One issue that people often face when it comes to understanding and protecting their rights in the workplace is oversimplifying certain matters. When workers do this, they could be missing out on money and benefits that an employer could owe them.
For instance, a common oversimplification is that high earners are not eligible for overtime. However, as a recent U.S. Supreme Court ruling highlights, the issue of overtime pay can be far more nuanced than many workers realize.
All executives are not exempt
The case in question involved an offshore oil rigger who regularly worked more than 80 hours per week. His company classified him as a bona fide executive and claimed he was, therefore, exempt from receiving overtime per the Fair Labor Standards Act.
However, one of the key tests parties must meet to qualify for this executive employee exemption is that the worker is paid on a salary basis. In the case involving the oil rig worker, the Supreme Court determined that while the oil rigger earned more than $200,000 a year, his employer compensated him for a daily rate, not on a salary basis.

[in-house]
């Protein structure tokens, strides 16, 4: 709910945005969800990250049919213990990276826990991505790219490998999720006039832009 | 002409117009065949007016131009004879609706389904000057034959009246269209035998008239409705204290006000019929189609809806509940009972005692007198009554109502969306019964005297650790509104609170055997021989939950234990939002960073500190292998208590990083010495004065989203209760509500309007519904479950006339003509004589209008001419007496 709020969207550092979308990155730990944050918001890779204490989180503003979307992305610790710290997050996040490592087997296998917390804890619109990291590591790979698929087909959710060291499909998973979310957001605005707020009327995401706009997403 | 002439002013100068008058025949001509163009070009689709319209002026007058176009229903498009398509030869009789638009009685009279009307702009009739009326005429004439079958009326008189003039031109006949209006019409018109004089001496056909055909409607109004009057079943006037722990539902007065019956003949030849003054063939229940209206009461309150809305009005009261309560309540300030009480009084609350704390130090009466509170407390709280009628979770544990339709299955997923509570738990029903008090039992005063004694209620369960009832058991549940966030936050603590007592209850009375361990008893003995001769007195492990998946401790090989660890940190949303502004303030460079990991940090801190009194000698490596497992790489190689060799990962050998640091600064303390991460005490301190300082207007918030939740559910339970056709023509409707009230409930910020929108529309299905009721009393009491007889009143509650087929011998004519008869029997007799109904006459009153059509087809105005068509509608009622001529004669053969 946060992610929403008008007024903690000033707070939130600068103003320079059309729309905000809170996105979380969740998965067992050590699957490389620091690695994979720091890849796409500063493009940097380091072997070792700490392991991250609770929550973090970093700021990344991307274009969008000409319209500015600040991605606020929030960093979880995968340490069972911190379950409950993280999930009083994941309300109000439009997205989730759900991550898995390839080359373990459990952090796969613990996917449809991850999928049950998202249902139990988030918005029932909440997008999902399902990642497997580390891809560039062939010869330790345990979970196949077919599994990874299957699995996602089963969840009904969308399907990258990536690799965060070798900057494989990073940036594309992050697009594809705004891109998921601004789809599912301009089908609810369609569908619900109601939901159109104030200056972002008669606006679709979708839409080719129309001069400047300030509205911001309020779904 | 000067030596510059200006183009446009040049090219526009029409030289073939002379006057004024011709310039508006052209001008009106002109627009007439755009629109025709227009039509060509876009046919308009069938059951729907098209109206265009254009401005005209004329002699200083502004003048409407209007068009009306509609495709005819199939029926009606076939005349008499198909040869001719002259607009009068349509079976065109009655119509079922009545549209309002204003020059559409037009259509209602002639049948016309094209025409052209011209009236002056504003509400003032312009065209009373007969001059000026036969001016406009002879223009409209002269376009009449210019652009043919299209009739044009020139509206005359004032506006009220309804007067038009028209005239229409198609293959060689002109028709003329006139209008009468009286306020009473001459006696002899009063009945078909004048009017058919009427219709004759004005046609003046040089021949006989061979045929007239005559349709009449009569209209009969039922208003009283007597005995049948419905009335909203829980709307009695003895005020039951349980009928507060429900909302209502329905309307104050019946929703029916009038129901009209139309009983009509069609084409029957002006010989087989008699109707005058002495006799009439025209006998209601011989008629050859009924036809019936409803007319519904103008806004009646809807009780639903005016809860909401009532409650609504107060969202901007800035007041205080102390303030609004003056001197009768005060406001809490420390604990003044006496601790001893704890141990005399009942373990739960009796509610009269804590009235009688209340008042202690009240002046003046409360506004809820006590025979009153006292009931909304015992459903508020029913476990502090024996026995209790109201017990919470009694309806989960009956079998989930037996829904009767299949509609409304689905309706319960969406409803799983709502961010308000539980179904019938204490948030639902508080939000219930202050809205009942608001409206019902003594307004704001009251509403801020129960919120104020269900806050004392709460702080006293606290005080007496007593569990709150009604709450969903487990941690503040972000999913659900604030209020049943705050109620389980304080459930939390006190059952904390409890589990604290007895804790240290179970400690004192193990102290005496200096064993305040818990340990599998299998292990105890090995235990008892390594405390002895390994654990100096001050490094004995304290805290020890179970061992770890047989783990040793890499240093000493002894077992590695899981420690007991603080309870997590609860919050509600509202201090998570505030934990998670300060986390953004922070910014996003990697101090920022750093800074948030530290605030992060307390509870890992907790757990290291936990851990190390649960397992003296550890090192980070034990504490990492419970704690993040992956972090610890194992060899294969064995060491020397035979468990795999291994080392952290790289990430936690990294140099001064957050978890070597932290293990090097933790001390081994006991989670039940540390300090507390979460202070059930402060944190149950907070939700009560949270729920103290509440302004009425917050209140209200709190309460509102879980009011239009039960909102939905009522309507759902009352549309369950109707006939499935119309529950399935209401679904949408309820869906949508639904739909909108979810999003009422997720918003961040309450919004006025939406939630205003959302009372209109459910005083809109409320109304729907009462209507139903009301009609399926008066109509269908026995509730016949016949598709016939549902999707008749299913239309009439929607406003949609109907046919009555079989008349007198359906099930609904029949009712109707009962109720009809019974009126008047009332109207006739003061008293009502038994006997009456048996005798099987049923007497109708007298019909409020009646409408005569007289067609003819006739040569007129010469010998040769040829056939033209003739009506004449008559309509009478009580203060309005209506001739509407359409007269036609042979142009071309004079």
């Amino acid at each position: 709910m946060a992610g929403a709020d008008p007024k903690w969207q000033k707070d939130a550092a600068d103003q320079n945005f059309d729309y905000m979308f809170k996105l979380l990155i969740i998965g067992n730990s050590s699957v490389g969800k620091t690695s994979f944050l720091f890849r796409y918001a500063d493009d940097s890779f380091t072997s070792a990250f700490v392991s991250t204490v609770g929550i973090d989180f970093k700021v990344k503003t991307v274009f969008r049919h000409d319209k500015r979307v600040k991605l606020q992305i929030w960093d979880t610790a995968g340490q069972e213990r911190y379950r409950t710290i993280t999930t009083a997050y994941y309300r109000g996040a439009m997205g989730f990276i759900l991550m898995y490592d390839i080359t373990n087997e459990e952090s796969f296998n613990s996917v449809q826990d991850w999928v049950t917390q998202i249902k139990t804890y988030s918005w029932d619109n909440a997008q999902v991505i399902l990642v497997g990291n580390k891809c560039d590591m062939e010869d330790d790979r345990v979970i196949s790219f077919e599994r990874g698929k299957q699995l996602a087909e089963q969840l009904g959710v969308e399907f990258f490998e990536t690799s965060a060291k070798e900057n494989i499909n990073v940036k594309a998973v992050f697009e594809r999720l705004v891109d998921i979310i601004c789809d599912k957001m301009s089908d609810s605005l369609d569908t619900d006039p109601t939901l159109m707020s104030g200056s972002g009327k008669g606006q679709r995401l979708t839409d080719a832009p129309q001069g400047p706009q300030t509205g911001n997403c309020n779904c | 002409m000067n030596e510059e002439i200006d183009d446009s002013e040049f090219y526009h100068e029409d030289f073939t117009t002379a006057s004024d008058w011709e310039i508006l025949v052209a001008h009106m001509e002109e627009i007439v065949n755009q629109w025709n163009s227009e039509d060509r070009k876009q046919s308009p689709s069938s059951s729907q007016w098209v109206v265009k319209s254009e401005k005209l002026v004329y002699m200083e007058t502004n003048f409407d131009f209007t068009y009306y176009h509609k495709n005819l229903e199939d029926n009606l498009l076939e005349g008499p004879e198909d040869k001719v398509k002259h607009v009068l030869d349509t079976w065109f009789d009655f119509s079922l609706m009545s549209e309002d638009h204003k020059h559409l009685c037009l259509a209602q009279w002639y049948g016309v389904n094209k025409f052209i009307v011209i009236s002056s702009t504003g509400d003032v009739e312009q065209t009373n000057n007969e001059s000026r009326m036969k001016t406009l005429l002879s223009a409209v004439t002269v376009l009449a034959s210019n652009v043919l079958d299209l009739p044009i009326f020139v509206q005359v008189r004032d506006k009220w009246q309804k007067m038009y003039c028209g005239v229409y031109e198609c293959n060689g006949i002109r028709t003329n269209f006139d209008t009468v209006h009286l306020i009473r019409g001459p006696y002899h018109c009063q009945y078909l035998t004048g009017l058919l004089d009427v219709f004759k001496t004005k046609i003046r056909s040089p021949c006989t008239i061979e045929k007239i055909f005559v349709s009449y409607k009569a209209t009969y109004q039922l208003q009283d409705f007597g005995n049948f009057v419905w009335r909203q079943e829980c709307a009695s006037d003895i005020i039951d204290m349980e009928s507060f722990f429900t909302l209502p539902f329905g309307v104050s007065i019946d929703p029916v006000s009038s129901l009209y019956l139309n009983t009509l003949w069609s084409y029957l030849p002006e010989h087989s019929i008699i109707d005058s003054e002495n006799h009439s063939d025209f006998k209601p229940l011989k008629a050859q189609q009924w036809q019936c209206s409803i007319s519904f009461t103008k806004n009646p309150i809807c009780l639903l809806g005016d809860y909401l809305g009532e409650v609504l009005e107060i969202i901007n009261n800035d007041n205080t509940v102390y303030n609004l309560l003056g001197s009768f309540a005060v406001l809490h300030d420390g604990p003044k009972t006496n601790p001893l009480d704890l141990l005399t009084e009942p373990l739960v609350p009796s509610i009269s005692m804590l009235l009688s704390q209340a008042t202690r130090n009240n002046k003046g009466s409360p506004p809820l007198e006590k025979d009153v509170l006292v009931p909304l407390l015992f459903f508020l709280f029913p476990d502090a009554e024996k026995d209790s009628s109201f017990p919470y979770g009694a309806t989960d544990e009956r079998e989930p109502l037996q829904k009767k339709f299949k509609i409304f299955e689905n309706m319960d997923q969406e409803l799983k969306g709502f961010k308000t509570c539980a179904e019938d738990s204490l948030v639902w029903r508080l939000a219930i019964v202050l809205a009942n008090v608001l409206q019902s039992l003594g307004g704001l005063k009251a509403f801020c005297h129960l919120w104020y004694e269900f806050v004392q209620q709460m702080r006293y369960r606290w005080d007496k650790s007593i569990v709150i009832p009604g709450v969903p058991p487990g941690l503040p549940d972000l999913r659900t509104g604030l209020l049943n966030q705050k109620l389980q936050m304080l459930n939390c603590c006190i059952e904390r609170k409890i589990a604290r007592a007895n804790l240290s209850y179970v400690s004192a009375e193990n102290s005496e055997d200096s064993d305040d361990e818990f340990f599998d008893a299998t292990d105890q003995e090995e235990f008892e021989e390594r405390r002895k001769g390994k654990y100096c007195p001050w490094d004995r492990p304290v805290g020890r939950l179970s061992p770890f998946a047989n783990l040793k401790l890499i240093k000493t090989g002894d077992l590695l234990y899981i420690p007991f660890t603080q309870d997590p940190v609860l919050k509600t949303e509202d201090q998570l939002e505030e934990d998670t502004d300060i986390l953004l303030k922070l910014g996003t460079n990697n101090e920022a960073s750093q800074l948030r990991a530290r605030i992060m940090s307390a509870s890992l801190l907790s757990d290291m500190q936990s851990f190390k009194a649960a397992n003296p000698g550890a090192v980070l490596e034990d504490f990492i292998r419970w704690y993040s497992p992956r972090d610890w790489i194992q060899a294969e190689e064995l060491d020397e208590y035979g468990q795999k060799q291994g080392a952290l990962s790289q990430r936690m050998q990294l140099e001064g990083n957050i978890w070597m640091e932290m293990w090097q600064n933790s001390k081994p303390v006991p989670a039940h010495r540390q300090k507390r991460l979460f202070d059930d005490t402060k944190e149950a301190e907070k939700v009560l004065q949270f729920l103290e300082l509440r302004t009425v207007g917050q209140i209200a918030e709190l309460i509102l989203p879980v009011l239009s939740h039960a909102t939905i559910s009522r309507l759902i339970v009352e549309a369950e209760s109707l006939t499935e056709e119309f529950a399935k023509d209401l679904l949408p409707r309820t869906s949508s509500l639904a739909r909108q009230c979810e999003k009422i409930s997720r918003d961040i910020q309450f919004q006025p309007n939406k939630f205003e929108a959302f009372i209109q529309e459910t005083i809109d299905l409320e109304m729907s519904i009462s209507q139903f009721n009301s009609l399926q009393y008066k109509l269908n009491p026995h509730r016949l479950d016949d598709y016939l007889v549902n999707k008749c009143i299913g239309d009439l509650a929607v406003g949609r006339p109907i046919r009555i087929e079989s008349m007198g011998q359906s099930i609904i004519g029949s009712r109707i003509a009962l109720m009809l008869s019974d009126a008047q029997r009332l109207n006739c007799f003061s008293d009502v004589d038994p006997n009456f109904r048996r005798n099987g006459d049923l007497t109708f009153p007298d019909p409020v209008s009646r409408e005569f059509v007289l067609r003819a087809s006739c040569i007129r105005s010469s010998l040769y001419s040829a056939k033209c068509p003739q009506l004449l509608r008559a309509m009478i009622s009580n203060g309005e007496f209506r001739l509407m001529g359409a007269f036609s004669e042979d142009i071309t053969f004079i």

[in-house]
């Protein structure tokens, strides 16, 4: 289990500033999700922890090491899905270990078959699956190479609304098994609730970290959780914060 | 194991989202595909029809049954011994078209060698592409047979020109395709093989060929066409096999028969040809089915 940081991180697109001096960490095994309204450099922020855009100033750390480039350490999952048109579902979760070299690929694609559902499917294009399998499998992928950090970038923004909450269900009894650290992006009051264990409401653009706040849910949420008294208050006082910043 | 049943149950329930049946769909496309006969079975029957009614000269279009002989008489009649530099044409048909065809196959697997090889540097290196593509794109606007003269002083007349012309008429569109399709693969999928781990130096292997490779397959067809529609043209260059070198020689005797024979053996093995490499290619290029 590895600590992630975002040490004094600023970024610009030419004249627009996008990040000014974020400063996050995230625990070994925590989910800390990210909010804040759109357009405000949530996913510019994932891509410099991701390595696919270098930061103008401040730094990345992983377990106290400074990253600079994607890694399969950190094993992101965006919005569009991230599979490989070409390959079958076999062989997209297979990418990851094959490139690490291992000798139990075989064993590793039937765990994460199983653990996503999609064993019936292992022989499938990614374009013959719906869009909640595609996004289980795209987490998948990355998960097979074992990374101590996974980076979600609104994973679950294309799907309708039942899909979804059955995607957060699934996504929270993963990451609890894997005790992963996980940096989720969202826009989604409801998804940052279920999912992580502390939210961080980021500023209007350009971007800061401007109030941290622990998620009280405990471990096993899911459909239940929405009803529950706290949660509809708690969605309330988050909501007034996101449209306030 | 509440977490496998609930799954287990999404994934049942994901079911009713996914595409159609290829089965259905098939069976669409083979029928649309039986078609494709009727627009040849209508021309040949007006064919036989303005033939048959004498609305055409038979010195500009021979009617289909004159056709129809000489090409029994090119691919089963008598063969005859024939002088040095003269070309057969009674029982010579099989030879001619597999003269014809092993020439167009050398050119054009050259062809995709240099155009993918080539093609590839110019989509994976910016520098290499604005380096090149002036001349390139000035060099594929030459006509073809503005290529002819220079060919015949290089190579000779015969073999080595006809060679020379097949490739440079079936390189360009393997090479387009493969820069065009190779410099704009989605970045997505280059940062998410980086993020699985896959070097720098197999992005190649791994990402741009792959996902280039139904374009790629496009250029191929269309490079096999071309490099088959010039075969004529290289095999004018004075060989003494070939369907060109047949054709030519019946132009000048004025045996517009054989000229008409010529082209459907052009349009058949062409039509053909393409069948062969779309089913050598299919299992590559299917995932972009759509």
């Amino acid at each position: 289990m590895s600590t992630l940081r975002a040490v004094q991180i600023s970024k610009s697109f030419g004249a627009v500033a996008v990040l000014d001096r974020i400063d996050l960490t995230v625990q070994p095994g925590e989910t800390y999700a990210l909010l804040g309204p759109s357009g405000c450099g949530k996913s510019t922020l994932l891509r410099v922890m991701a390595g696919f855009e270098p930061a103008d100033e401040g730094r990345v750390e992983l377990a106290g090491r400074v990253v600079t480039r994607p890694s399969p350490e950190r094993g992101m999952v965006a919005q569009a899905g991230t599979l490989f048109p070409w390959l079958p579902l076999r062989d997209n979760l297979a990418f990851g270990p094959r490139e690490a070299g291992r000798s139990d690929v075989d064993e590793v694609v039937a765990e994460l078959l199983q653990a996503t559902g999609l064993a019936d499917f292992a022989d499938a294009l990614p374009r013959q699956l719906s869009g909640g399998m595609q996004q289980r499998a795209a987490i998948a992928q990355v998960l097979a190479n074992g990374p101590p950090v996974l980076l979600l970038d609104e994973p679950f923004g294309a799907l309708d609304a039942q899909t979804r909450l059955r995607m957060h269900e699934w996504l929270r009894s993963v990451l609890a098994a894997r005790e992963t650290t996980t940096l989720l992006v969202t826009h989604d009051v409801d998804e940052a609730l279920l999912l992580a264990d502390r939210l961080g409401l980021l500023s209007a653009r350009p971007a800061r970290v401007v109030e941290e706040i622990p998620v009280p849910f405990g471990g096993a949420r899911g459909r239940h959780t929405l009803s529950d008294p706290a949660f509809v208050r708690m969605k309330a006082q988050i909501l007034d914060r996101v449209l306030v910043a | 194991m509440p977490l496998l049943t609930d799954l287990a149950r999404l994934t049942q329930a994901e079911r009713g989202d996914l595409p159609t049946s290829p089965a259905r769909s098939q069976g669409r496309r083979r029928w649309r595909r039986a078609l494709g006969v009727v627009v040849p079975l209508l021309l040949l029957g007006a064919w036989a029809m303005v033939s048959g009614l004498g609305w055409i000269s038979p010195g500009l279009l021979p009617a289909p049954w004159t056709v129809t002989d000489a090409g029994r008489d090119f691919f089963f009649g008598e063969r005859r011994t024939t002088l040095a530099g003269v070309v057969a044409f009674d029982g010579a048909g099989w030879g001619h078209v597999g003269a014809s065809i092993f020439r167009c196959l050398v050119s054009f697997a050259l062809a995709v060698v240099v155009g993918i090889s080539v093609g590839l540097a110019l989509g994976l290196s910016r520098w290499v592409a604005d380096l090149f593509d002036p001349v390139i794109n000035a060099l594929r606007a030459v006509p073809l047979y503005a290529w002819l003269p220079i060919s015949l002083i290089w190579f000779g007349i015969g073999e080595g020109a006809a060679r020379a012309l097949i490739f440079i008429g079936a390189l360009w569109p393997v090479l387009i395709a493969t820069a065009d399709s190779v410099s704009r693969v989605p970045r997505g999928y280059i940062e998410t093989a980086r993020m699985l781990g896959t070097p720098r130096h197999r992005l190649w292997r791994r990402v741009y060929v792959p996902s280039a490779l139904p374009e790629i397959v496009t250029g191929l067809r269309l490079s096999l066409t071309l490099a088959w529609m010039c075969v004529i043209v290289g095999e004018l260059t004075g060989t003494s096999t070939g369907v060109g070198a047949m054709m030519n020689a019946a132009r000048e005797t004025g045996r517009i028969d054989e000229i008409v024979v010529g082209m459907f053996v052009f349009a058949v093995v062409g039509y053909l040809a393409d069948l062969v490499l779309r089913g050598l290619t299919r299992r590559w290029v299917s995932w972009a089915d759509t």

Although the company argued the employee met special criteria for daily-rate workers to be paid on a salary basis, the Court disagreed. Justices determined the man was entitled to receive time-and-a-half for all hours over 40 worked in a week.
Avoiding similar conflicts in your workplace
Whether you are an employer or employee, oversimplifying issues like overtime exemption can trigger costly consequences.
That said, executives can generally be exempt from overtime if they direct others, make hiring and firing decisions and work in a management capacity.
The relevant distinction here is that the employer must pay these parties a predetermined amount, and they must receive the full amount regardless of how many hours they work per week. If the pay varies hourly or daily, the worker could be eligible for overtime, no matter how much they earn.
Meeting one criterion for exemption but not others affects eligibility, so it is crucial to seek legal guidance regarding questions or concerns about overtime.